How ancient Rome's concrete recipe can help lower emissions

8 Jan

In Virgil's "Aeneid," a Latin epic poem, the god Jupiter prophesizes that Aeneas, a hero who fled the fall of Troy, will receive the gift of an empire that will never end. That empire was Rome. 


The idea of creating this legacy of an everlasting empire was of profound importance to Rome, never more so than with its great building projects. "The idea of setting up a memory is really important for ancient Rome — it was central to its power. Buildings like parches and temples were perhaps the most important visible memories the emperors and generals created. They cemented their legacy in history," Hannah Platts, a historian at Royal Holloway University of London, told DW.

Roman concrete was at the heart of this legacy, both literally and symbolically the foundation of Rome's power. And while Roman buildings are most famous for their mosaics and marble, it's with humble concrete where the genius really lies.

Concrete started an architectural boom

Roman concrete is durable stuff. Where modern concrete types crack and crumble in a few decades, Roman concrete has held palaces, bridges and temples in place for millennia. The material is why buildings like the Colosseum still stand today.

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Romans were experimenting with concrete for centuries, but it was in the first century BCE when things really took off. "It was a time of innovation in mortars and concrete," said Riley Snyder, a civil engineer at the University of Edinburgh, United Kingdom. "They knew adding broken ceramics would create resistance against seismic activity, or volcanic ash to make more durable cement."

This technology revolutionized architecture. With strong concrete, architects could build bigger and more elaborate buildings. "Roman concrete made vaulting and domes possible, which changed architecture forever. The massive vaults around the Colosseum, for example, were made with poured concrete," Snyder said.

But the genius use of concrete is perhaps best exemplified in the dome of the Pantheon, a temple in Rome built between 113-126 CE. "The architects knew that, in order to build a dome this big, they needed to use a heavier aggregate at the bottom of the dome and a lighter aggregate at the top so the dome gets lighter as you go up," Platts said. "All this helped Rome to display their power."

Self-healing Roman concrete

Why is Roman concrete more durable than modern concrete? Admir Masic, a civil engineer at the Massachusetts Institute of Technology in the United States, told DW that it comes down to the use of volcanic ash sourced from Mounts Vesuvius or Etna.

"Romans added volcanic ash into the cement mixture," Masic said. "It created an extraordinary material that can self-heal after cracking. You can even crack a piece of concrete in half, and the concrete heals after two weeks when you add water."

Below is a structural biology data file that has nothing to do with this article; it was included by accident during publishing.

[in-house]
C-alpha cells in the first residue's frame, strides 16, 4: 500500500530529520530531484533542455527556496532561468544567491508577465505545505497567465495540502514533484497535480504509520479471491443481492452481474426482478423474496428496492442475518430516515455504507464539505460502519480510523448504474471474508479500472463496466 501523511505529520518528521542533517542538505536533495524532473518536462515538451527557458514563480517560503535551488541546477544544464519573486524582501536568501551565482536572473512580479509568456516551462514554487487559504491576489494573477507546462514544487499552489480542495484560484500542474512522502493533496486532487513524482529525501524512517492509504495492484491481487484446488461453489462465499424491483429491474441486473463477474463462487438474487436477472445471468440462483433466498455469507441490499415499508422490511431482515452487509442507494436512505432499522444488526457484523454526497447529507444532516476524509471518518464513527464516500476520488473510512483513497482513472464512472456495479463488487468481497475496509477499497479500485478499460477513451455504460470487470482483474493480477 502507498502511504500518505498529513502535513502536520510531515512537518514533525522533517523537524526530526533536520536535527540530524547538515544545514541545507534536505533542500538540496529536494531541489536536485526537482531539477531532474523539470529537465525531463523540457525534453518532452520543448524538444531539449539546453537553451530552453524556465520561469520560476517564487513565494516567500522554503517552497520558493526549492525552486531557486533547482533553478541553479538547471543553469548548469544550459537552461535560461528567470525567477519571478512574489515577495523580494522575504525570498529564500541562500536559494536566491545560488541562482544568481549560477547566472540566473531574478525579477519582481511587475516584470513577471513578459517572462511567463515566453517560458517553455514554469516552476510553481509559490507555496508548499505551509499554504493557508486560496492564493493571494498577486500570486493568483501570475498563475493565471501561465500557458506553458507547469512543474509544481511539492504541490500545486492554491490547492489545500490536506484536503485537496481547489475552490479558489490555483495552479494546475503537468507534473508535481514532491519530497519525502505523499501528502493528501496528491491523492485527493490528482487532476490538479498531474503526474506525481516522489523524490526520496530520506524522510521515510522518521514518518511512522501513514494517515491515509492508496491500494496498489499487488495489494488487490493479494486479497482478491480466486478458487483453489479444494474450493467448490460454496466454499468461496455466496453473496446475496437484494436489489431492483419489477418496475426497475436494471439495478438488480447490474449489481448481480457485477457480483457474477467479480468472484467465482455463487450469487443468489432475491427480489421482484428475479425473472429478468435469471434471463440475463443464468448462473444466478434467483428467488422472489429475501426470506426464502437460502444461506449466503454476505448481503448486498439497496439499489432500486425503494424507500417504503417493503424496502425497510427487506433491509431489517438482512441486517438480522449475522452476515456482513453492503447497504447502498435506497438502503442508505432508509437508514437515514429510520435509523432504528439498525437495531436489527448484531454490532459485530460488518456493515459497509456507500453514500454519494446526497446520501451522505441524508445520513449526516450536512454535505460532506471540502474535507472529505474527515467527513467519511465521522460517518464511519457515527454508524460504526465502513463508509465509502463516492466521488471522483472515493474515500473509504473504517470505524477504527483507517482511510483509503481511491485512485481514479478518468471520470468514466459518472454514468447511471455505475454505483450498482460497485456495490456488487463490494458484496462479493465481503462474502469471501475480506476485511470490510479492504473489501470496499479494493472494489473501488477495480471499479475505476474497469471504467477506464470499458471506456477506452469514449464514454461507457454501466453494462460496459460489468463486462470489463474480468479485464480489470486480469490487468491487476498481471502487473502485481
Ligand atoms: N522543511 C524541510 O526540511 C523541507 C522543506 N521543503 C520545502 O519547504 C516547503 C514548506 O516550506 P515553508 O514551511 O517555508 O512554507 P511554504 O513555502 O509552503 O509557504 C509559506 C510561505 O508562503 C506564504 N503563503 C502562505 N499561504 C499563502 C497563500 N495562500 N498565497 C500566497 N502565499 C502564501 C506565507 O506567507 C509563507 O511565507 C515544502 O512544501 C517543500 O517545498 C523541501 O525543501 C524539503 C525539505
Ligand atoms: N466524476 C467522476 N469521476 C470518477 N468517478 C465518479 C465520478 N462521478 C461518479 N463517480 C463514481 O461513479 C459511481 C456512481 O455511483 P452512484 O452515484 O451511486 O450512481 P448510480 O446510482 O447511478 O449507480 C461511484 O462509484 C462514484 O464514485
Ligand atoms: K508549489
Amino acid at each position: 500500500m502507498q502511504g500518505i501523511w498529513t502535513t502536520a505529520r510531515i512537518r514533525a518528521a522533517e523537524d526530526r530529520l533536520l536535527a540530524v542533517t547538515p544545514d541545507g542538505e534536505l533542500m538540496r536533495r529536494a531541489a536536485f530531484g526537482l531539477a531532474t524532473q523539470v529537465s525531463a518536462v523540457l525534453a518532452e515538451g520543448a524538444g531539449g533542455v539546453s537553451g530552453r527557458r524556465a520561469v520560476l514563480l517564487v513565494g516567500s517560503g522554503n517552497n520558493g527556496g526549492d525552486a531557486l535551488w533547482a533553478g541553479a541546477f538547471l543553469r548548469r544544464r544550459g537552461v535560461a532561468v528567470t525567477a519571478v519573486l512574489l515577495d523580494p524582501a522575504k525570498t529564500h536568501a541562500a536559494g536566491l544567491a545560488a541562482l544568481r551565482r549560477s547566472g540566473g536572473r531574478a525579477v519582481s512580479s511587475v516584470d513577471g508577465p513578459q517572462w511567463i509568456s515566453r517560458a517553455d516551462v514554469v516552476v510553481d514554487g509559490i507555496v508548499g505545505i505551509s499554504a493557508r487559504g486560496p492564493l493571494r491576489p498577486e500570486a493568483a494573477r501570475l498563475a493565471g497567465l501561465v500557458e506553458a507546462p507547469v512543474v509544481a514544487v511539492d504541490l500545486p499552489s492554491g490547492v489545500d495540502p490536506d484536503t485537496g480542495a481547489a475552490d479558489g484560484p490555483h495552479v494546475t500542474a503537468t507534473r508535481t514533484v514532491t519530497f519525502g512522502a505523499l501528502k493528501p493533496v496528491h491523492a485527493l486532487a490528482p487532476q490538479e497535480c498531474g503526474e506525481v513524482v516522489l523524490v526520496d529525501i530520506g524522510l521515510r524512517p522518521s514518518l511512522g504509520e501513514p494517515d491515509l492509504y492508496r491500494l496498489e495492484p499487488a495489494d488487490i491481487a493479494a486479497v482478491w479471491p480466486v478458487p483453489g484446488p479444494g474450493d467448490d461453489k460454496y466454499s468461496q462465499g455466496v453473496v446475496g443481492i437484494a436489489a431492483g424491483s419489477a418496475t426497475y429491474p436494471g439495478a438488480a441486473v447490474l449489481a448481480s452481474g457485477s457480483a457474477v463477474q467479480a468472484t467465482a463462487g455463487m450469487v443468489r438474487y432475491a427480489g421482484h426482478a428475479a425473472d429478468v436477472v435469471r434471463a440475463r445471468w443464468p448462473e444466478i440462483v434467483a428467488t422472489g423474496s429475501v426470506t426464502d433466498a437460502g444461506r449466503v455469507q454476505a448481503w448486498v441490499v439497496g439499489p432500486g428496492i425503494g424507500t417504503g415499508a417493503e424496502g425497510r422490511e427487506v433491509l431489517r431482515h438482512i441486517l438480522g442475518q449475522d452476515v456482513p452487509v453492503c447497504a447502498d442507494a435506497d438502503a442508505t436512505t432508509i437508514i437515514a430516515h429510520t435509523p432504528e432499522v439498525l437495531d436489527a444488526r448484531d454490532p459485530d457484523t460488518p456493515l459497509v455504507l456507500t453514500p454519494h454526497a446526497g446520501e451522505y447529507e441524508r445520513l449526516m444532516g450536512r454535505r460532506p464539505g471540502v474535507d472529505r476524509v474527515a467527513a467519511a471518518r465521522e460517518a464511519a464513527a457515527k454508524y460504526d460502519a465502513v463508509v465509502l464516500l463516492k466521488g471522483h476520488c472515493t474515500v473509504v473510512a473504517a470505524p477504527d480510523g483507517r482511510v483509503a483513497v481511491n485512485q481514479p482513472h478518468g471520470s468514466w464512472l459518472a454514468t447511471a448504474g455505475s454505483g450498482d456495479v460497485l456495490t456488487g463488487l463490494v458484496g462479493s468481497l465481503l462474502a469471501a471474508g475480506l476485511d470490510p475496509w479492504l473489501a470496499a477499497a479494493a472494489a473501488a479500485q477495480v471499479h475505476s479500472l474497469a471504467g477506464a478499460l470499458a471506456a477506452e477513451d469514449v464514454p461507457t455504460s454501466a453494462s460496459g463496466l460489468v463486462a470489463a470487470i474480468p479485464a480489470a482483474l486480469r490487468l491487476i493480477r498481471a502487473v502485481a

The self-healing properties are particularly effective in seawater. This helped Romans build sturdy seaports and underwater port facilities around the Mediterranean, like the one at Caesarea in modern-day Israel.

A lost cement recipe rediscovered?

So why don't we use Roman concrete today? Unfortunately, the recipe for self-healing concrete was lost throughout the ages, and it is unclear when exactly its use as a building material waned. Scientists such as Masic have been studying samples of Roman concrete and cement to understand why this material is so strong.

Masic's new study, published Friday in the journal Science Advances, suggests that the way concrete was mixed could be a clue to the material's strength. "Our research shows that Romans used a process called 'hot mixing' of quicklime, volcanic ash and water," Masic said.

This process of hot mixing creates so called lime clasts, which were ubiquitous mineral components in Roman concrete. "Originally people thought the clasts were due to bad mixing, but I doubted this because Romans were so particular about how to make concrete," he said.

In fact, Masic's study showed that hot mixing and lime clasts were crucial for the self-healing properties of the material, generating a chemical reaction with water to reforge the cracks.

More environmentally sound concrete?

Masic hopes that his research will help the construction industry create stronger and more sustainable self-healing concrete. "Self-healing concrete is very durable, meaning less concrete needs to be made or repaired. As such, you have a lower demand to produce more concrete, reducing energy use," he said.

Modern concrete production is responsible for 8% of the world's carbon dioxide emissions. With everything from roads, houses and skyscrapers needing concrete in their construction, Masic thinks the potential of his discovery is huge.

"We're dealing with the most widely used material in the world here, and one with a very high carbon dioxide footprint. Reducing the emissions in the concrete manufacturing industry could be huge," he said.


Edited by: Carla Bleiker

Author Fred Schwaller

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